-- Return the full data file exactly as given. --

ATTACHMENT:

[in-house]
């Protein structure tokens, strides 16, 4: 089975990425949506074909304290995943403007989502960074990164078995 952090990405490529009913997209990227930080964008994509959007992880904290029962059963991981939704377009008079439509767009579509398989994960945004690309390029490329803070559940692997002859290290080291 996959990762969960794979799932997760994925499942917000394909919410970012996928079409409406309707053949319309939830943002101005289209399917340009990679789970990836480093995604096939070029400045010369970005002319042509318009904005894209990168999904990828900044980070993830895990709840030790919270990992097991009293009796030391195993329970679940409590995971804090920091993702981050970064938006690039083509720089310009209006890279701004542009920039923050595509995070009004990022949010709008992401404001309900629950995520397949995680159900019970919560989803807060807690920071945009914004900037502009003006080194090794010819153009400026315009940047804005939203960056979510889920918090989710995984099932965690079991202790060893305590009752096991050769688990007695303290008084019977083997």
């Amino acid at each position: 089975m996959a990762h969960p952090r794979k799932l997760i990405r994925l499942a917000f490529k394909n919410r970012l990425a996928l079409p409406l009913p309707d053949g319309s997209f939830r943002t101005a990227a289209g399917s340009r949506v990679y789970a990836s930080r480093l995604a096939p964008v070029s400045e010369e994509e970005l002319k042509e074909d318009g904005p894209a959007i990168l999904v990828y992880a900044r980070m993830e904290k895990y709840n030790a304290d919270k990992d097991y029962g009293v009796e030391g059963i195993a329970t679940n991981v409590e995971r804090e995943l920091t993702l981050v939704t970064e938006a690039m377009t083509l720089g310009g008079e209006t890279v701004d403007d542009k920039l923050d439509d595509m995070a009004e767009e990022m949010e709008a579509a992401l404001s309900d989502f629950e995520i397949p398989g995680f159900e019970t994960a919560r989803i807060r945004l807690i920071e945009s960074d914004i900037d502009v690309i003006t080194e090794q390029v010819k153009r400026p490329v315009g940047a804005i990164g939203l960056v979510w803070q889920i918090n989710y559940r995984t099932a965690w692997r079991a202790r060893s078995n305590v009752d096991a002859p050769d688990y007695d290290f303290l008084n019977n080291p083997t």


[in-house]
């Protein structure tokens, strides 16, 4: 089975990425949506074909304290995943403007989502960074990164078995 952090990405490529009913997209990227930080964008994509959007992880904290029962059963991981939704377009008079439509767009579509398989994960945004690309390029490329803070559940692997002859290290080291 996959990762969960794979799932997760994925499942917000394909919410970012996928079409409406309707053949319309939830943002101005289209399917340009990679789970990836480093995604096939070029400045010369970005002319042509318009904005894209990168999904990828900044980070993830895990709840030790919270990992097991009293009796030391195993329970679940409590995971804090920091993702981050970064938006690039083509720089310009209006890279701004542009920039923050595509995070009004990022949010709008992401404001309900629950995520397949995680159900019970919560989803807060807690920071945009914004900037502009003006080194090794010819153009400026315009940047804005939203960056979510889920918090989710995984099932965690079991202790060893305590009752096991050769688990007695303290008084019977083997």
């Amino acid at each position: 089975m996959a990762h969960p952090r794979k799932l997760i990405r994925l499942a917000f490529k394909n919410r970012l990425a996928l079409p409406l009913p309707d053949g319309s997209f939830r943002t101005a990227a289209g399917s340009r949506v990679y789970a990836s930080r480093l995604a096939p964008v070029s400045e010369e994509e970005l002319k042509e074909d318009g904005p894209a959007i990168l999904v990828y992880a900044r980070m993830e904290k895990y709840n030790a304290d919270k990992d097991y029962g009293v009796e030391g059963i195993a329970t679940n991981v409590e995971r804090e995943l920091t993702l981050v939704t970064e938006a690039m377009t083509l720089g310009g008079e209006t890279v701004d403007d542009k920039l923050d439509d595509m995070a009004e767009e990022m949010e709008a579509a992401l404001s309900d989502f629950e995520i397949p398989g995680f159900e019970t994960a919560r989803i807060r945004l807690i920071e945009s960074d914004i900037d502009v690309i003006t080194e090794q390029v010819k153009r400026p490329v315009g940047a804005i990164g939203l960056v979510w803070q889920i918090n989710y559940r995984t099932a965690w692997r079991a202790r060893s078995n305590v009752d096991a002859p050769d688990y007695d290290f303290l008084n019977n080291p083997t």